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      Download the Game Design and Indie Game Marketing Freebook   07/19/17

      GameDev.net and CRC Press have teamed up to bring a free ebook of content curated from top titles published by CRC Press. The freebook, Practices of Game Design & Indie Game Marketing, includes chapters from The Art of Game Design: A Book of Lenses, A Practical Guide to Indie Game Marketing, and An Architectural Approach to Level Design. The GameDev.net FreeBook is relevant to game designers, developers, and those interested in learning more about the challenges in game development. We know game development can be a tough discipline and business, so we picked several chapters from CRC Press titles that we thought would be of interest to you, the GameDev.net audience, in your journey to design, develop, and market your next game. The free ebook is available through CRC Press by clicking here. The Curated Books The Art of Game Design: A Book of Lenses, Second Edition, by Jesse Schell Presents 100+ sets of questions, or different lenses, for viewing a game’s design, encompassing diverse fields such as psychology, architecture, music, film, software engineering, theme park design, mathematics, anthropology, and more. Written by one of the world's top game designers, this book describes the deepest and most fundamental principles of game design, demonstrating how tactics used in board, card, and athletic games also work in video games. It provides practical instruction on creating world-class games that will be played again and again. View it here. A Practical Guide to Indie Game Marketing, by Joel Dreskin Marketing is an essential but too frequently overlooked or minimized component of the release plan for indie games. A Practical Guide to Indie Game Marketing provides you with the tools needed to build visibility and sell your indie games. With special focus on those developers with small budgets and limited staff and resources, this book is packed with tangible recommendations and techniques that you can put to use immediately. As a seasoned professional of the indie game arena, author Joel Dreskin gives you insight into practical, real-world experiences of marketing numerous successful games and also provides stories of the failures. View it here. An Architectural Approach to Level Design This is one of the first books to integrate architectural and spatial design theory with the field of level design. The book presents architectural techniques and theories for level designers to use in their own work. It connects architecture and level design in different ways that address the practical elements of how designers construct space and the experiential elements of how and why humans interact with this space. Throughout the text, readers learn skills for spatial layout, evoking emotion through gamespaces, and creating better levels through architectural theory. View it here. Learn more and download the ebook by clicking here. Did you know? GameDev.net and CRC Press also recently teamed up to bring GDNet+ Members up to a 20% discount on all CRC Press books. Learn more about this and other benefits here.

Shred

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  1. Hi all, For a while now I've been wanting to earn a Masters Degree in CS, with Graphics as my research area, and have finally decided to take the plunge. Since I have no geographical constraints (live in Massachusetts but will relocate anywhere) and am a bit of a non-traditional applicant, I'm having a hard time figuring out where to apply. What I'd really appreciate is any info based on personal experience the Gamedev community could provide. The non-traditional thing: I went to UMass Lowell straight out of high school for Plastics Engineering, and left four years later with no degree and a spectacularly abysmal transcript. I joined a little start-up and worked my way up to software engineer. Eventually I went back to Lowell and got my degree in math, GPA 3.9, summa cum laude, won awards, all that good stuff. I got a 1410 on the GRE (670 verbal, 740 quant), which seems to be a decent score. Obviously the top tier (MIT, Brown, CalTech, etc) is out of the question, and my theoretical CS knowledge is lacking. What I'm looking for: a school with a strong graphics research group, non-terminal masters, and willingness to accept an applicant without all the knowledge of a BS in CS (I'd be willing to do a semester or two of undergrad work, if need be). I'm currently taking grad CS classes at WPI, and have applied there for the spring. I'll go if accepted, but if not, I'd love to beat feet out of Mass (I'm 38 and have always lived in the Northeast). Not that it's a bad place. If you like high taxes, miserable winters, uber political correctness, and an ambient stress level that would have Gandhi flipping people off within 48 hours, it's great. Not to mention this is the state that created that the $15 billion car wash loving referred to as the "Big Dig". Any advice greatly appreciated, and thanks in advance. [Edited by - Shred on November 24, 2006 5:27:03 PM]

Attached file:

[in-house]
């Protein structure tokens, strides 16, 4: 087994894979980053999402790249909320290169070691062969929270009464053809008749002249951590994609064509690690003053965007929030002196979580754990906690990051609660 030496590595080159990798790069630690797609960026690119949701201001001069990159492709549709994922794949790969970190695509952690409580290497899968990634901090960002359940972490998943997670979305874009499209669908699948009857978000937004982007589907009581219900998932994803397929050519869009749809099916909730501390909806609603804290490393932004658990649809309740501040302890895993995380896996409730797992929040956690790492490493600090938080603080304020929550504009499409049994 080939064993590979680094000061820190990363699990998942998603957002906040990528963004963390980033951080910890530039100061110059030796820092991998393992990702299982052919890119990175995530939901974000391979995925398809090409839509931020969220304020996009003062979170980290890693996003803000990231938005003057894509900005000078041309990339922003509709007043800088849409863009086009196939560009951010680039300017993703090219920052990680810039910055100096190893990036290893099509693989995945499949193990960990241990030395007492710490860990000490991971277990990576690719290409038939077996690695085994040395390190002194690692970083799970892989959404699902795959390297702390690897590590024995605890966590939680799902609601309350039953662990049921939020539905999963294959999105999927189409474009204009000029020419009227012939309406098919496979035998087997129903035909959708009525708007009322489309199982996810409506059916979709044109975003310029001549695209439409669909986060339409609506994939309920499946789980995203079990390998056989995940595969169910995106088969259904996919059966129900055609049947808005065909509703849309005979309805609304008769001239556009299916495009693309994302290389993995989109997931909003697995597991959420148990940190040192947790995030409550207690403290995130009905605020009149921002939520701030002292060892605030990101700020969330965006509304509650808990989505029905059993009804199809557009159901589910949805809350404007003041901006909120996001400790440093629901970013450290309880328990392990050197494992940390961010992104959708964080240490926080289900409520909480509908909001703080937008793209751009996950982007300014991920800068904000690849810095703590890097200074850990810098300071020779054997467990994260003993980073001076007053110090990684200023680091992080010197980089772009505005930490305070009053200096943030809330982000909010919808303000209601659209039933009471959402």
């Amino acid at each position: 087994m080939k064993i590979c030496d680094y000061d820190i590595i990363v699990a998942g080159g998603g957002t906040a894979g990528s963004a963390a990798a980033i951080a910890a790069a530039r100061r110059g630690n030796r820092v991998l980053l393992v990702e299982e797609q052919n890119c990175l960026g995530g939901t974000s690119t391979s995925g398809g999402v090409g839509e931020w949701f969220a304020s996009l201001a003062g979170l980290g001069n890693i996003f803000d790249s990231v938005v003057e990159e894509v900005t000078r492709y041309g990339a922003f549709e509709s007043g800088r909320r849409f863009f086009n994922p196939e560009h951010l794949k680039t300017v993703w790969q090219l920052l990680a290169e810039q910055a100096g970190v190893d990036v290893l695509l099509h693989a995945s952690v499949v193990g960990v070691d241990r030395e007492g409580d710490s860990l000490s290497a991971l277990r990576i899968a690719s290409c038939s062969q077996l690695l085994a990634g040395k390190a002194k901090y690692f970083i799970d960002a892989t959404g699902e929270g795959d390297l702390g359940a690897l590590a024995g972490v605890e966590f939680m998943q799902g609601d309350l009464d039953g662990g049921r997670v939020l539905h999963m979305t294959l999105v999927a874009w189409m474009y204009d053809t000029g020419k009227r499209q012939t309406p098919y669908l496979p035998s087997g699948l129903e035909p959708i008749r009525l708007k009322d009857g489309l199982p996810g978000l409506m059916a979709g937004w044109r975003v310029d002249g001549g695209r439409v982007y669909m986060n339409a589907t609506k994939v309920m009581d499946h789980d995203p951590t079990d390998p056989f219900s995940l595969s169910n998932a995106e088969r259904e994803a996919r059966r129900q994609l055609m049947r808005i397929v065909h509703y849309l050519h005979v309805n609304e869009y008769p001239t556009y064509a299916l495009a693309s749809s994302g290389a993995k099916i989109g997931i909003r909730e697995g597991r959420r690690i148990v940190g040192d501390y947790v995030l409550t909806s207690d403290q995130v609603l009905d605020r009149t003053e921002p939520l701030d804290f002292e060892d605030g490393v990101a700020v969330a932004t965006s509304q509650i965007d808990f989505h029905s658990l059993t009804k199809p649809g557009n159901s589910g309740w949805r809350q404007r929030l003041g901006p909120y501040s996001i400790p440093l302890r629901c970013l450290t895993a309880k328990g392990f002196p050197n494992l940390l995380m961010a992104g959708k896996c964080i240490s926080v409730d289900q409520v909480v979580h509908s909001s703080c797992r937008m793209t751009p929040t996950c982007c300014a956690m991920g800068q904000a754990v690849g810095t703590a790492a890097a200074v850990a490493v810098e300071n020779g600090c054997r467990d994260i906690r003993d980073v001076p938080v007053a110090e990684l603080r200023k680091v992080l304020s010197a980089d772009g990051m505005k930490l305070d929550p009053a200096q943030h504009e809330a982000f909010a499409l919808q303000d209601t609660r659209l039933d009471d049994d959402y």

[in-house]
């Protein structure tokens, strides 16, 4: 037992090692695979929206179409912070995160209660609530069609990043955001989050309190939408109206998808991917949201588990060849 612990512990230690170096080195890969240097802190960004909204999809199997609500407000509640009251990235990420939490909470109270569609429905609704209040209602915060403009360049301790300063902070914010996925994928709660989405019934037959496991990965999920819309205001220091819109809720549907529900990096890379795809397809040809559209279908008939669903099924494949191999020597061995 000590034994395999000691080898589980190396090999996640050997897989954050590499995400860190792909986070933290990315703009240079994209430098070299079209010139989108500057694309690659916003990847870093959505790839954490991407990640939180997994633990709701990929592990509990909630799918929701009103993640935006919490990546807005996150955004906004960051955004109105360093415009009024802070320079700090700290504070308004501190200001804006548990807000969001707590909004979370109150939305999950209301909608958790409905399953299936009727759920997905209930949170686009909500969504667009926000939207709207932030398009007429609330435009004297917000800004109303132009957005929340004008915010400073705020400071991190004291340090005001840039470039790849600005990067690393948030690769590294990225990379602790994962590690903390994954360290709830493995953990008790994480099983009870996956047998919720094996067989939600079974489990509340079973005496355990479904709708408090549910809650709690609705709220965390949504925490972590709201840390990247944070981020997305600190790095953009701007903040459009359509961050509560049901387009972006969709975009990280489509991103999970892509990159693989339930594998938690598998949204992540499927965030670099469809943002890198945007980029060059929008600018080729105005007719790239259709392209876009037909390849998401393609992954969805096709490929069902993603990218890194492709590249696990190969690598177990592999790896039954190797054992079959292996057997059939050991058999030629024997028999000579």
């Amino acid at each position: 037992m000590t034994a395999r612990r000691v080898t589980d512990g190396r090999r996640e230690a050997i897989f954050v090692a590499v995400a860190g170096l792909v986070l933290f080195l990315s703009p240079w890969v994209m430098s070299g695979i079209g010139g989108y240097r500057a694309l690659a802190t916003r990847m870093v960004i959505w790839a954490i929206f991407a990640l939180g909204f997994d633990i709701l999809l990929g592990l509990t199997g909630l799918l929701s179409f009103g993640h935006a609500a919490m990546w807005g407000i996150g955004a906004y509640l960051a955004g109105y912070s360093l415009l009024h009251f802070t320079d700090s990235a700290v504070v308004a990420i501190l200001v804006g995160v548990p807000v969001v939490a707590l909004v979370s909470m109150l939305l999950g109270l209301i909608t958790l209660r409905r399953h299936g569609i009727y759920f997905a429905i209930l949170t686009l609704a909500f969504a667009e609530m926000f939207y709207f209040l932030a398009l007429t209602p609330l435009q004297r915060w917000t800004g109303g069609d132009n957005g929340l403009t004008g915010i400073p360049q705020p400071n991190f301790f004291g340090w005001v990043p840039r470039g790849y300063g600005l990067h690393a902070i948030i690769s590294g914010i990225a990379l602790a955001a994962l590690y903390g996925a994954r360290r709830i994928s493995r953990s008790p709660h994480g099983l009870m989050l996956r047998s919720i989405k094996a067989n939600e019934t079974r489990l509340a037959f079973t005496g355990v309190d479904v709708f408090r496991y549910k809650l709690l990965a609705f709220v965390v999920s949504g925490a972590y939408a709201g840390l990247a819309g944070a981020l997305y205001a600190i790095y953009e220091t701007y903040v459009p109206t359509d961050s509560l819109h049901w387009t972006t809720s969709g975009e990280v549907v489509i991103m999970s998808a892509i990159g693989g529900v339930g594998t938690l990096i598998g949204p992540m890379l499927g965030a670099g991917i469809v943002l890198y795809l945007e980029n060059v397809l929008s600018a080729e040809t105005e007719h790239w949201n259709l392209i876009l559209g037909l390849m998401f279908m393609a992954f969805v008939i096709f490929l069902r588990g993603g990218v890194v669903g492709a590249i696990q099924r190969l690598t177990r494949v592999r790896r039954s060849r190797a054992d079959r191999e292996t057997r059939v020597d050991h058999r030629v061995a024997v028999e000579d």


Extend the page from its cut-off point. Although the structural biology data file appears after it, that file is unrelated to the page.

2. Jens Johansson and Mats Olausson played keyboards for Yngwie. They are pretty amazing. You might want to do a few stretching exercises before trying to play their stuff, though. I can't think of many others: Jon Lord from Deep Purple Billy Powell from Lynrd Skynyrd Jordan Rudess T. Lavitz both from The Dregs (Steve Morse's band) and they are GOOD. If you really want to go back, there's always Jerry Lee Lewis, Fat's Domino, Dr. John, Stevie Wonder, etc. And of course, for all of you horror fans, there's Claudio Simonetti. Super bonus points to the person who can name his band!
  3. I had the same thing happen a few months ago. Bad power supply.